This preview shows pages 1–3. Sign up to view the full content.
FIN340
HOMEWORK #3
SOLUTION
1.
If the term structure of interest rates is flat, all yields are the same (at 3%
in this problem). In general, the price of a bond is the present value of its
future cash flows (coupon payments and principal repayment). Since all
the yields are the same, we can use the annuity formula to find the value
of the coupons and then add in the present value of principal payment.
If the interest rates were not all the same, you can’t use the annuity
formula. You have to discount each cash flow individually using the
appropriate yieldtomaturity for each corresponding maturity/cash flow
and then add them up.)
a) 10year bond with a 2% coupon:
⎡⎤
×−
+
⎢⎥
⎣⎦
20
20
10
1
1,000
PV =
1
= 914.16
0.015
(1+0.015)
(1+0.015)
b) 10year bond with a 4% coupon:
+
20
20
20
1
1,000
PV =
1
=1,085.84
0.015
(1+0.015)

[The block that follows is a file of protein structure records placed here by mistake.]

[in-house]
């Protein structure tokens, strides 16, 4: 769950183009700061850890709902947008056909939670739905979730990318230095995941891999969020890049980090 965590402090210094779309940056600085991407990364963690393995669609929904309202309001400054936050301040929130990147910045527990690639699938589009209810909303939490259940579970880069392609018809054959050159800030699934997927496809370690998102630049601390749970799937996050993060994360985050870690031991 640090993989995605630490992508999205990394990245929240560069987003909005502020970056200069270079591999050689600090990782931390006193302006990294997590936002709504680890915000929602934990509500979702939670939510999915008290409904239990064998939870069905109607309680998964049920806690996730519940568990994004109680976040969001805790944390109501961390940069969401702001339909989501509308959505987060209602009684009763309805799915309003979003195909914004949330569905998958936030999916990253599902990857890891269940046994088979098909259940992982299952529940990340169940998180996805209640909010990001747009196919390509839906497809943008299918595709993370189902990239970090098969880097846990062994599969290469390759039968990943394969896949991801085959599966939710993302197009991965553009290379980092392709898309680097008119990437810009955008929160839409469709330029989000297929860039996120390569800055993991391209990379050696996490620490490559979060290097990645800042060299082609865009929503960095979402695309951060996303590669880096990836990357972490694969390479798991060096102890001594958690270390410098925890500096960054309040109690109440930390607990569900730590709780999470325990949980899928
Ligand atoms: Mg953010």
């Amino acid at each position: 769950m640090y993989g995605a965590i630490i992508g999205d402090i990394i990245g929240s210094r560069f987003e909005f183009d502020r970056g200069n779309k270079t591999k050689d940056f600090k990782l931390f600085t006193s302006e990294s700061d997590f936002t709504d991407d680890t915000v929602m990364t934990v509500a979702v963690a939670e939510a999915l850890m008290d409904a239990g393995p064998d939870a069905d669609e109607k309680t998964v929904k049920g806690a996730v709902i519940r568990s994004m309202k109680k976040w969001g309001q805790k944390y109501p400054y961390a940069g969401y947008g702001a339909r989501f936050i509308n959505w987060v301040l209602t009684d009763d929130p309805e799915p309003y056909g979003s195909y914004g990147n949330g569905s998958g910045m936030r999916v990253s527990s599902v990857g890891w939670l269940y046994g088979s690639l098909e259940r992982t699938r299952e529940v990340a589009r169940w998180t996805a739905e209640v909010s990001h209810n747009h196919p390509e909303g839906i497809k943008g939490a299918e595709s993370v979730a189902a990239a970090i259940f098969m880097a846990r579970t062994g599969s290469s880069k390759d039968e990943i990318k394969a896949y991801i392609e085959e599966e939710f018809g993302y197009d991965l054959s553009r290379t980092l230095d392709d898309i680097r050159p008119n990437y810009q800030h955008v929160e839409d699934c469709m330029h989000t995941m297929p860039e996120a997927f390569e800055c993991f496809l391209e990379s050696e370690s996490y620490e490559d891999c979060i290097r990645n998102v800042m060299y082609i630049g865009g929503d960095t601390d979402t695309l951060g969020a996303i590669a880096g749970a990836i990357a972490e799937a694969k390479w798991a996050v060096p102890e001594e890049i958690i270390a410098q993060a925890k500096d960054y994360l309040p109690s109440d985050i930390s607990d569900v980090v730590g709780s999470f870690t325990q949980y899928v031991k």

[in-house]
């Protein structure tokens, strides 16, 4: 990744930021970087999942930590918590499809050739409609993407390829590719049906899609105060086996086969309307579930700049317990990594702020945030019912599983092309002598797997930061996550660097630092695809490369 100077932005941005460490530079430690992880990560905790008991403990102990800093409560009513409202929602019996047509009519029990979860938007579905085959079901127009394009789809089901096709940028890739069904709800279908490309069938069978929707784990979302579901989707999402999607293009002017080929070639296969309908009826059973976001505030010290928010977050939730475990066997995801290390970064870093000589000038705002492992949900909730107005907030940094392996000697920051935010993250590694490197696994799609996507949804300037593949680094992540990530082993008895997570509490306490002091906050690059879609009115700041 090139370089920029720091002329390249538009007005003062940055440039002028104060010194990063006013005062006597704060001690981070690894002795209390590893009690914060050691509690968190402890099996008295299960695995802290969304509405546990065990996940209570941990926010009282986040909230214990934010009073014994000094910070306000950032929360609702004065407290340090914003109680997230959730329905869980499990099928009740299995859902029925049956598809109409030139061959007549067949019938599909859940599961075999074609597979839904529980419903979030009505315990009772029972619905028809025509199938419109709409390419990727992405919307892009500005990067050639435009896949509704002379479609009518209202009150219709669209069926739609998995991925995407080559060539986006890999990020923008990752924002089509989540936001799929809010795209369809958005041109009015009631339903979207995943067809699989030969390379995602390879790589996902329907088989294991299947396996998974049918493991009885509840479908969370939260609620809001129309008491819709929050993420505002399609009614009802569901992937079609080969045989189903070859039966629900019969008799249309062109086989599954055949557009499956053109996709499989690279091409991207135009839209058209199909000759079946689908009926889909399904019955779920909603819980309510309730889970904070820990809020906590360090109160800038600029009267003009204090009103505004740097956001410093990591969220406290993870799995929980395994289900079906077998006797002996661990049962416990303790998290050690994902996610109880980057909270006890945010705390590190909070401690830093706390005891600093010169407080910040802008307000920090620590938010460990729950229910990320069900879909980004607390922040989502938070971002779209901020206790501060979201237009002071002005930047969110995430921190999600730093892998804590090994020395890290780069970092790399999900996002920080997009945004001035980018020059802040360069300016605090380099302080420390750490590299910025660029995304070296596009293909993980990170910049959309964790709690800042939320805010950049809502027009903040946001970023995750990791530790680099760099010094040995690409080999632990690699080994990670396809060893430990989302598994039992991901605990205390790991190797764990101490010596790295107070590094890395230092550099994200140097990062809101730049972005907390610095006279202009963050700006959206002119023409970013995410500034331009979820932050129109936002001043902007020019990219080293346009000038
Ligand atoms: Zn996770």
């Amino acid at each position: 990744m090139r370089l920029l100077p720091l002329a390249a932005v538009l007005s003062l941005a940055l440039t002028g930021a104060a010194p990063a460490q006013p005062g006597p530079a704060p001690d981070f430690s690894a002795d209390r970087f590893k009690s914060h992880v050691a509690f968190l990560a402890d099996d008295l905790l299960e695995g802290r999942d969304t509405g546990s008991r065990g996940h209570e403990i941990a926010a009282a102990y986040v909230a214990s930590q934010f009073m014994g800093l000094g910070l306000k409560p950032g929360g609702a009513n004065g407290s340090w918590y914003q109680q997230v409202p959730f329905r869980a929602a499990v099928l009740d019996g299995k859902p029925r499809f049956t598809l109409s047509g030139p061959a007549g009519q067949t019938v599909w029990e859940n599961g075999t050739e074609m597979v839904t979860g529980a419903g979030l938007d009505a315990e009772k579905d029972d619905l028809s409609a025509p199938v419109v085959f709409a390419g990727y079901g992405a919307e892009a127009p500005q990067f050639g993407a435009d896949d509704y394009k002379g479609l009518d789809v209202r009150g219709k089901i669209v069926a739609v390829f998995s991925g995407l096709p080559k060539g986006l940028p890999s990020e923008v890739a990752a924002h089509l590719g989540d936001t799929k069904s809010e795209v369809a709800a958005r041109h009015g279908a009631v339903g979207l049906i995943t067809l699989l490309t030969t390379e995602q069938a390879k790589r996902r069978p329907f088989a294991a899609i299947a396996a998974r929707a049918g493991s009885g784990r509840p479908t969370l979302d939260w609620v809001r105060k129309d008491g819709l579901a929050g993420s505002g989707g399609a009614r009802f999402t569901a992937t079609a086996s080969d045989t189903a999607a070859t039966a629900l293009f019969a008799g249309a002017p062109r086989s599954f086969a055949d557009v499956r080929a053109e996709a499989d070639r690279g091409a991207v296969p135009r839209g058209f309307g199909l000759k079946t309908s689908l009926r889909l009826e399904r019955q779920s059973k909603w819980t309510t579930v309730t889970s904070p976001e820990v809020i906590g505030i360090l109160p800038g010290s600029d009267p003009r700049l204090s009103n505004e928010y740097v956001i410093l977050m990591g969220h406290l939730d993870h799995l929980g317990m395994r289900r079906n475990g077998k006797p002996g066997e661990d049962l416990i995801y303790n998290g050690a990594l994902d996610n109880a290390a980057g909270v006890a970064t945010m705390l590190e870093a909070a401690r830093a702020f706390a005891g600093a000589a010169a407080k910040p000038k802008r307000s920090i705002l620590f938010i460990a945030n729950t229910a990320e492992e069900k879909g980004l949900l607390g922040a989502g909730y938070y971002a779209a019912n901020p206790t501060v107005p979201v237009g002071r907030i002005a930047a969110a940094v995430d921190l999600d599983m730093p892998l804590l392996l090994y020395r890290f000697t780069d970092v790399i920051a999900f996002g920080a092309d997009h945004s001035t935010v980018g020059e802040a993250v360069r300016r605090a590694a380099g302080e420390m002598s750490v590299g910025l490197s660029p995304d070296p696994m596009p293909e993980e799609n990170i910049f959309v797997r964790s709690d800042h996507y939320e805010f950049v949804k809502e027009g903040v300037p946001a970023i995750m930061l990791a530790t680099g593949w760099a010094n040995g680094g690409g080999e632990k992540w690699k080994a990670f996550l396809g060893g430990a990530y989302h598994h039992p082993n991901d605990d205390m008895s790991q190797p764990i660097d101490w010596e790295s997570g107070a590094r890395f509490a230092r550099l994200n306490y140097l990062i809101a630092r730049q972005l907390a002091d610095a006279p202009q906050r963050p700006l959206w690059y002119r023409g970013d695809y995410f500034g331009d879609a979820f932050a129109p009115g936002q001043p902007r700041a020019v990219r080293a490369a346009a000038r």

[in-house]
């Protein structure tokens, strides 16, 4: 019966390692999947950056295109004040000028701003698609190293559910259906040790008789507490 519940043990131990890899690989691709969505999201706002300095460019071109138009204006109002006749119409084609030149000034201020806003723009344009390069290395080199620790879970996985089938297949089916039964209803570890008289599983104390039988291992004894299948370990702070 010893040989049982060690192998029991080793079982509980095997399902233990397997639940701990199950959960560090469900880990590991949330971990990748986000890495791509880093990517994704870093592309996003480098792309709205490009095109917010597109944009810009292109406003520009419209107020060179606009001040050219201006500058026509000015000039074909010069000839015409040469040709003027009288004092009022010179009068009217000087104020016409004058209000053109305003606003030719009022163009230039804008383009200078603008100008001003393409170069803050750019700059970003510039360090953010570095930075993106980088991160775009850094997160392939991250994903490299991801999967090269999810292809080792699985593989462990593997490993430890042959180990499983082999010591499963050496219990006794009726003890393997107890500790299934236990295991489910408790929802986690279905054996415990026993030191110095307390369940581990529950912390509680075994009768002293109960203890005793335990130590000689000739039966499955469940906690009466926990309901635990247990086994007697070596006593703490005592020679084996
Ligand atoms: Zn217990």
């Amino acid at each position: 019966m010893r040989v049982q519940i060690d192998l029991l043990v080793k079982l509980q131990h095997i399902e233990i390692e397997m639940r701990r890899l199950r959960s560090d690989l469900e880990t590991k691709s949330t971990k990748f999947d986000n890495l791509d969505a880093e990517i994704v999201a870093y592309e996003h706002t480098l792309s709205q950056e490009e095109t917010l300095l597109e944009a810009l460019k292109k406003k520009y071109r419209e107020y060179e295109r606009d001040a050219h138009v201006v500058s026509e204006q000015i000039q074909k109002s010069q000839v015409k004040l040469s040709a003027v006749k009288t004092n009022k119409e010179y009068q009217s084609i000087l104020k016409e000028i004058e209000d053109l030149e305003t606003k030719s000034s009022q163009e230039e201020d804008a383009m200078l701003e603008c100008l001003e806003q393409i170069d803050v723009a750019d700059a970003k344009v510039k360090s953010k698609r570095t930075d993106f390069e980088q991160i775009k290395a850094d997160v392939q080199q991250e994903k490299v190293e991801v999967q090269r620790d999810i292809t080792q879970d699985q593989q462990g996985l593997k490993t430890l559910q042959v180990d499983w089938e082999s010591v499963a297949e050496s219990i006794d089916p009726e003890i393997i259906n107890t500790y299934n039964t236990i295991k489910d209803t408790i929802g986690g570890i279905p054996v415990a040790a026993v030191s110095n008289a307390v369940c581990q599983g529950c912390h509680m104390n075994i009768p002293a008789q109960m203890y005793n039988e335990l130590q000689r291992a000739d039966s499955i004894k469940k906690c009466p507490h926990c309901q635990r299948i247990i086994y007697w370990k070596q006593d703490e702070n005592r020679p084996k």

(1+0.015)
c) 10year bond with a 2% coupon:
+
20
20
15
1
1,000
PV =
1
=1,000
0.015
(1+0.015)
(1+0.015)
d) When the coupon rate is lower than the yield, the bond price is lower
than the face value and hence it is sold at a
discount
. When the
coupon rate is higher than the yield, the bond price is higher than the
face value and hence it is sold at a
premium
.
Only when the rates are
equal, the bond sells
at par
.
This preview has intentionally blurred sections. Sign up to view the full version.
View Full Document2.
See also the Excel File for more calculations and for more details.
a) We begin by finding the price of the 6% coupon bond using the
mathematical definition of YTM:
⎡⎤
×−
+
⎢⎥
⎣⎦
22
60
1
1,000
PV =
1
=1,037.72
0.04
(1+0.04)
(1+0.04)
Next we can find the yield of the 1year zerocoupon bond given by.
This is the end of the preview. Sign up
to
access the rest of the document.
 Spring '09
 Narg

Click to edit the document details